Proposed tax reform legislation includes several provisions that will affect the treatment of executive compensation.
• The current House and Senate bills remove the previously proposed Section 409B1 and therefore nonqualified deferred compensation and equity compensation will generally remain subject to taxation under currently applicable rules under Section 409A and Section 83.
• Otherwise, the current House and Senate bills are similar to the initial House bill, including with respect to its meaningful changes to the Section 162(m) US$1 million executive compensation deduction rules and tax-exempt executive compensation rules.
On December 2, 2017, the US Senate (the Senate) passed its version of the Tax Cuts and Jobs Act (the Senate Bill). With respect to the executive compensation provisions, the Senate Bill generally aligns with the corresponding bill passed by the US House of Representatives (the House) on November 16, 2017 (the House Bill). However, both the Senate Bill and the House Bill differ significantly from the earlier iteration of the House Bill proposed on November 6, 2017 (the Proposed House Bill). For more information on the Proposed House Bill, see Latham’s analysis in this November 8, 2017 Client Alert (the Prior Alert).
The Prior Alert outlines the proposed Section 409B, which generally would have taxed nonqualified deferred compensation and other incentive compensation (including stock options) upon vesting rather than payment. Neither the Senate Bill nor the House Bill contains proposed Section 409B, however, and thus they effectively preserve the current legal treatment of nonqualified deferred compensation, leaving Sections 409A, 457A, and 457(f) intact.
The House Bill and the Senate Bill retain the newly proposed Section 83(i) contained in the Proposed House Bill, which provides for the deferral of taxation on certain qualified equity grants for up to five years after vesting, but further clarify that restricted stock units are not eligible for elections under Section 83(i). As noted in the Prior Alert, Section 83(i) will likely not be used widely because of its narrow scope.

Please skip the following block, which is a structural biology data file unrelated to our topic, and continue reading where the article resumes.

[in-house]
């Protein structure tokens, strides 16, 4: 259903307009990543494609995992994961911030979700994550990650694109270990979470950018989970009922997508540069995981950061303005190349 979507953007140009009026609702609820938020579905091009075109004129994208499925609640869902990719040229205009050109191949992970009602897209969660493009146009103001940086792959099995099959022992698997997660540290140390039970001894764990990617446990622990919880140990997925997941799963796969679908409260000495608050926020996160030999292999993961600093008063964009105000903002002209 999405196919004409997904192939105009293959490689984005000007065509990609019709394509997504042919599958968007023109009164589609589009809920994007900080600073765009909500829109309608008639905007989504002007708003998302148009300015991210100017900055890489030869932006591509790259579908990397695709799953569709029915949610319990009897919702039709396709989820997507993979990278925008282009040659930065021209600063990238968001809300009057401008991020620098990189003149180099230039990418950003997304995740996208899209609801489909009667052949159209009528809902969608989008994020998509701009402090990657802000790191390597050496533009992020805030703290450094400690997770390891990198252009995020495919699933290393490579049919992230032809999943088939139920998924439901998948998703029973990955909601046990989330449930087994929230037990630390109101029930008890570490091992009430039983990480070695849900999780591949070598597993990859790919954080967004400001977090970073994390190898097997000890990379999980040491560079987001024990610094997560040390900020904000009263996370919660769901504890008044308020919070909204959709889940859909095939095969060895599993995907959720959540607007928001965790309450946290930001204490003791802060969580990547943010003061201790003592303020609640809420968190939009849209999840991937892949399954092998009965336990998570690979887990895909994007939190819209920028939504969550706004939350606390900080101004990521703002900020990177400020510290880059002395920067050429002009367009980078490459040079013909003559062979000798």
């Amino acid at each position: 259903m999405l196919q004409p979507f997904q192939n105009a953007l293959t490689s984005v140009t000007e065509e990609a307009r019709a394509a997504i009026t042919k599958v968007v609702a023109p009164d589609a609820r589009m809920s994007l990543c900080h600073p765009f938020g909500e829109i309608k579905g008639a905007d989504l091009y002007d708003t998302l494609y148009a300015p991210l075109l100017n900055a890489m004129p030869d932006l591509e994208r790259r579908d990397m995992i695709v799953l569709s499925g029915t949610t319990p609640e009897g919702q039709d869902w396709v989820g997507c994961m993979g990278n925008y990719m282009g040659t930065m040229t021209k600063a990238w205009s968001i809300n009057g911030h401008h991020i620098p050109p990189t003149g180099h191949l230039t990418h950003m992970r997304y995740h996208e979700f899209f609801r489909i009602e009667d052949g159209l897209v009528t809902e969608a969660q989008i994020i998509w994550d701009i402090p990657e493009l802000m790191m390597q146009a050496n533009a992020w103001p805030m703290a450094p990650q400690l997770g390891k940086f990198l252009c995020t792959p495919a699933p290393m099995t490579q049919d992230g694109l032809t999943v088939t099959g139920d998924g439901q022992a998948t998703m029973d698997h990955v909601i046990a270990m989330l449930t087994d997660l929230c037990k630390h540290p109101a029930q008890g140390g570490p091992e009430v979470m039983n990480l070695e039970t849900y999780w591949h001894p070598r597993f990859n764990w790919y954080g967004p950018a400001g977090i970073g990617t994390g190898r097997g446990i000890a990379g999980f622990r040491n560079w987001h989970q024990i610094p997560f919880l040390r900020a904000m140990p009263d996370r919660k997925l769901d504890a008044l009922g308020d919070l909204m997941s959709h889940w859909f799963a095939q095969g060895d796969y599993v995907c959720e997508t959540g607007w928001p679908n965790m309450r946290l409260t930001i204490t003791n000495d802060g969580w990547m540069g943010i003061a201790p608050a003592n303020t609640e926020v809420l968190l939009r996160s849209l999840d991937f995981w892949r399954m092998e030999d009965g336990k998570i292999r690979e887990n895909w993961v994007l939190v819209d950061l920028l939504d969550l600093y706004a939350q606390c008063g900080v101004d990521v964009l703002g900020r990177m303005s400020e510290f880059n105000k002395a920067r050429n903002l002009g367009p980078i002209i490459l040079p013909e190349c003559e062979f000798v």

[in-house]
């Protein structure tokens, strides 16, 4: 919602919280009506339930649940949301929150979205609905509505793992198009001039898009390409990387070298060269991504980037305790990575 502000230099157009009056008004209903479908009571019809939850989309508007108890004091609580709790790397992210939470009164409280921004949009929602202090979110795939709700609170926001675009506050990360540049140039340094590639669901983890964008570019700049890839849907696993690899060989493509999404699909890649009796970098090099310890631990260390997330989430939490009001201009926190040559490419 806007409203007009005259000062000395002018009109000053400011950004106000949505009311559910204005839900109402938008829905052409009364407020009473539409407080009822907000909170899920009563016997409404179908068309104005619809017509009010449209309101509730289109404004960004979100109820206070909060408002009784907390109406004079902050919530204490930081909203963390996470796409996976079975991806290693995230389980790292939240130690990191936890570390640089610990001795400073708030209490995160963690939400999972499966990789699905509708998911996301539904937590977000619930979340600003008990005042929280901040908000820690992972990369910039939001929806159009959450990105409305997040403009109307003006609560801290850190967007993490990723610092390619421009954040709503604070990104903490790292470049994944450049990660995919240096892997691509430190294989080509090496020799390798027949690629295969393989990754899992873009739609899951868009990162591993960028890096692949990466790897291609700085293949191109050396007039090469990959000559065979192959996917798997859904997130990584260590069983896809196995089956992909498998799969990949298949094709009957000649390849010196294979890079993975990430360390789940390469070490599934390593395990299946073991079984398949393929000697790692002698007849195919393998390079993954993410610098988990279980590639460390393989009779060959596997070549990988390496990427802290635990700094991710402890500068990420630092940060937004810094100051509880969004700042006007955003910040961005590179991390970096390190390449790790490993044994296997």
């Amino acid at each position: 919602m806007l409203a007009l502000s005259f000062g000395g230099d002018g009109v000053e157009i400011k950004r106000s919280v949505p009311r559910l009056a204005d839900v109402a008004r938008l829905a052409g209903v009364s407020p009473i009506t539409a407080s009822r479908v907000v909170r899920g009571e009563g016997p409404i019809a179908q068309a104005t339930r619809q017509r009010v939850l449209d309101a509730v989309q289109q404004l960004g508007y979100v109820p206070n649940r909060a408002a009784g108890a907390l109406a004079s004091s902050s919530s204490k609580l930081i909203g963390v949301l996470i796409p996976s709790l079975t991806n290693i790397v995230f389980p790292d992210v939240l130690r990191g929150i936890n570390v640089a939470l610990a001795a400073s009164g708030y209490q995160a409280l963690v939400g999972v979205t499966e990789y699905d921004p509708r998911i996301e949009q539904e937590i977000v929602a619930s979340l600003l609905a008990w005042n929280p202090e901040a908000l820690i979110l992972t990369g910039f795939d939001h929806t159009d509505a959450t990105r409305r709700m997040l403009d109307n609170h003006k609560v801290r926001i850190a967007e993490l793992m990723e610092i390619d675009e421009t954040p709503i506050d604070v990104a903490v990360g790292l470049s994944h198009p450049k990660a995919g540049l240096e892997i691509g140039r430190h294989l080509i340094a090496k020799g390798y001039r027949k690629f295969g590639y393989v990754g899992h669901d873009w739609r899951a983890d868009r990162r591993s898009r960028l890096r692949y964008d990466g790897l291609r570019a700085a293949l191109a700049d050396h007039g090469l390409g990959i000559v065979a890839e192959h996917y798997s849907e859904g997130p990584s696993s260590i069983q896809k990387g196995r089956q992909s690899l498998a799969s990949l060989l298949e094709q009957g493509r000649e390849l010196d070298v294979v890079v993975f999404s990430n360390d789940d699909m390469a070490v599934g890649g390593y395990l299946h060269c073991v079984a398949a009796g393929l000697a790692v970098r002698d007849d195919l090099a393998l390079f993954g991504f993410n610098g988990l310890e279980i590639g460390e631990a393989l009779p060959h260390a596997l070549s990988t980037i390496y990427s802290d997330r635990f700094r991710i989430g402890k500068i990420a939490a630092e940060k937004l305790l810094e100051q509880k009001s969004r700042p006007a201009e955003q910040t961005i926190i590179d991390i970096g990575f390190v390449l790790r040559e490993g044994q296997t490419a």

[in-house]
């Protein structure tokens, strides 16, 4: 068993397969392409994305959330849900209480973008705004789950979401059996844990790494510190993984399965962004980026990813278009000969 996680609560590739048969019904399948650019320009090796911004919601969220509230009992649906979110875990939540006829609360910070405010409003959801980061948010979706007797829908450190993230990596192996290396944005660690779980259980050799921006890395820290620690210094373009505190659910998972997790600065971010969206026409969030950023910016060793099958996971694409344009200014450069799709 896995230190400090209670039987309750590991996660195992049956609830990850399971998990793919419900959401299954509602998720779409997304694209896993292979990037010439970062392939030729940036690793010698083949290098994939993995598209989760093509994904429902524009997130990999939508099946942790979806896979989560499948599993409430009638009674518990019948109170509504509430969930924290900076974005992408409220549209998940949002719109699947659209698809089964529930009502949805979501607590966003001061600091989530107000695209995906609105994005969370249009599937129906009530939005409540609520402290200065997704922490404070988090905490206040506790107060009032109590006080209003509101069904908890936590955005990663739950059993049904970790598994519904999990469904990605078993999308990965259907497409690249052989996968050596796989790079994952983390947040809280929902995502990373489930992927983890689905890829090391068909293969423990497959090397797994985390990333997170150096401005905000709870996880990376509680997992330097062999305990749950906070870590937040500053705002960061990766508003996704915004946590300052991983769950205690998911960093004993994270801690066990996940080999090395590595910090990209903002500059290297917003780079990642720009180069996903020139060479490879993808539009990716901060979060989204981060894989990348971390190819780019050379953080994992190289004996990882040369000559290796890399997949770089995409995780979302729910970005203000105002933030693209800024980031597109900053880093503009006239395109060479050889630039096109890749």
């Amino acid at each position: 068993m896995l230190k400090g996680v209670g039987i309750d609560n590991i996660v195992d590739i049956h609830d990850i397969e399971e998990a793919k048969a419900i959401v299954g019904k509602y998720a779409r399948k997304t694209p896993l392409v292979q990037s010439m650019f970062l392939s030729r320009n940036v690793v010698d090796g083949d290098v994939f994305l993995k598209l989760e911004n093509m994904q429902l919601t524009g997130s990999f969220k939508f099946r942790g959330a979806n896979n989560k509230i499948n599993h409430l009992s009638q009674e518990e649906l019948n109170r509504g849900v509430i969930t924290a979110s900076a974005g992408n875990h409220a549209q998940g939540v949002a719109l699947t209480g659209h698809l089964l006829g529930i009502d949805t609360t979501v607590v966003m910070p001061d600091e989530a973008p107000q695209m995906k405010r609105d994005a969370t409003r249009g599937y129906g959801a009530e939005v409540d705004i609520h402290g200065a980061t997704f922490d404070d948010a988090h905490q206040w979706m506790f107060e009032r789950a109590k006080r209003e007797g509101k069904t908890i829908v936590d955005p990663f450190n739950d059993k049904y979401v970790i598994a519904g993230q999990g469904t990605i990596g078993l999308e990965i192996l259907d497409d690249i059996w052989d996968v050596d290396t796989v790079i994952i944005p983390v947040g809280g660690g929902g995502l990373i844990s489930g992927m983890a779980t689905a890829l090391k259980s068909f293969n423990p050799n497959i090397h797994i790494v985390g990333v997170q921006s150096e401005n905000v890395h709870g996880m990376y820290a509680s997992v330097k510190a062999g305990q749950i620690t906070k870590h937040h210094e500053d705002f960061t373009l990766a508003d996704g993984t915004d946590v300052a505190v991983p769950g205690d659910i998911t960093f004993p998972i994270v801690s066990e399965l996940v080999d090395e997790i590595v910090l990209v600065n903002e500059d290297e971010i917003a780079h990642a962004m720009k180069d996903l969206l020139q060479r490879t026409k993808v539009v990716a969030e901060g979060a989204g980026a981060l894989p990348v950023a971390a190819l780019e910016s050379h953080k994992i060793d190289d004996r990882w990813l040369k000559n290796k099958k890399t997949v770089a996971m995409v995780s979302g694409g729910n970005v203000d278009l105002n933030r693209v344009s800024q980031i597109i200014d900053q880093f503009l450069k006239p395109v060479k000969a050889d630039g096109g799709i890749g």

The House Bill and the Senate Bill preserve the following changes — contained in the Proposed House Bill — to limitations on deductible compensation paid to certain public company executive officers under Section 162(m):
• Repealing exceptions to Section 162(m) for performance-based compensation and commissionbased compensation, thereby rendering all compensation paid to a covered employee that is greater than US$1 million per year non-deductible.
• Expanding the scope of covered employees to include the principal financial officer (who is not currently covered), and to provide for continued application for all years in which a covered employee receives any compensation from the company.
• Expanding the scope of corporations for which Section 162(m) would be applicable to include corporations with publicly traded debt. The scope may extend to foreign private issuers as well.
Departing from the House Bill, the Senate Bill provides that the changes to Section 162(m) will not apply to compensation under a written binding contract in effect on November 2, 2017 that is not materially modified after such date.
The House Bill and the Senate Bill, like the Proposed House Bill, also preserve the implementation of an employer excise tax on tax-exempt organizations that provide certain highly-compensated employees with:
• Compensation in excess of US$1 million per year, or
• “Excess parachute payments” — i.e., payments in excess of an employee’s average compensation over the prior five calendar years (base amount), triggered if payments to the employee are contingent upon the employee’s separation from employment and have an aggregate present value in excess of three times the employee’s base amount. This is similar to the Section 280G tax penalties with respect to excess parachute payments paid to employees of for-profit corporations.
The House Bill and the Senate Bill preserve the changes to the taxation of carried interests contained in the Proposed House Bill. The changes provide that certain carried interests issued in exchange for investment services — specifically, raising capital and investing in, disposing of, or developing stock or securities or real estate assets — will not qualify for long-term capital gains treatment unless such interests are held for at least three years. The House Bill and the Senate Bill generally do not, however, affect the beneficial tax treatment associated with profits interests issued in exchange for other types of services.
Unless the House votes to approve the Senate Bill in its entirety, a Conference Committee of House and Senate members will meet to reconcile differences between the House and Senate Bills. The House and Senate then will vote on the Conference Report that emerges from this Committee. In the Senate, only a simple majority vote is required for passage due to application of special budget reconciliation rules. Provided the Conference Report passes both the House and the Senate, it will proceed to the President for his signature. Latham will continue to monitor the bills’ progress and issue updates on any developments.
This Client Alert addresses the aspects of proposed tax reform that impact executive compensation. For a broader discussion of other specific provisions in the House and Senate bills see Latham’s Client Alert Congressional Tax Reform Proposals: Businesses Will Need to Rethink Key Decisions, and visit Latham’s US Tax Reform Resource Center for subsequent developments.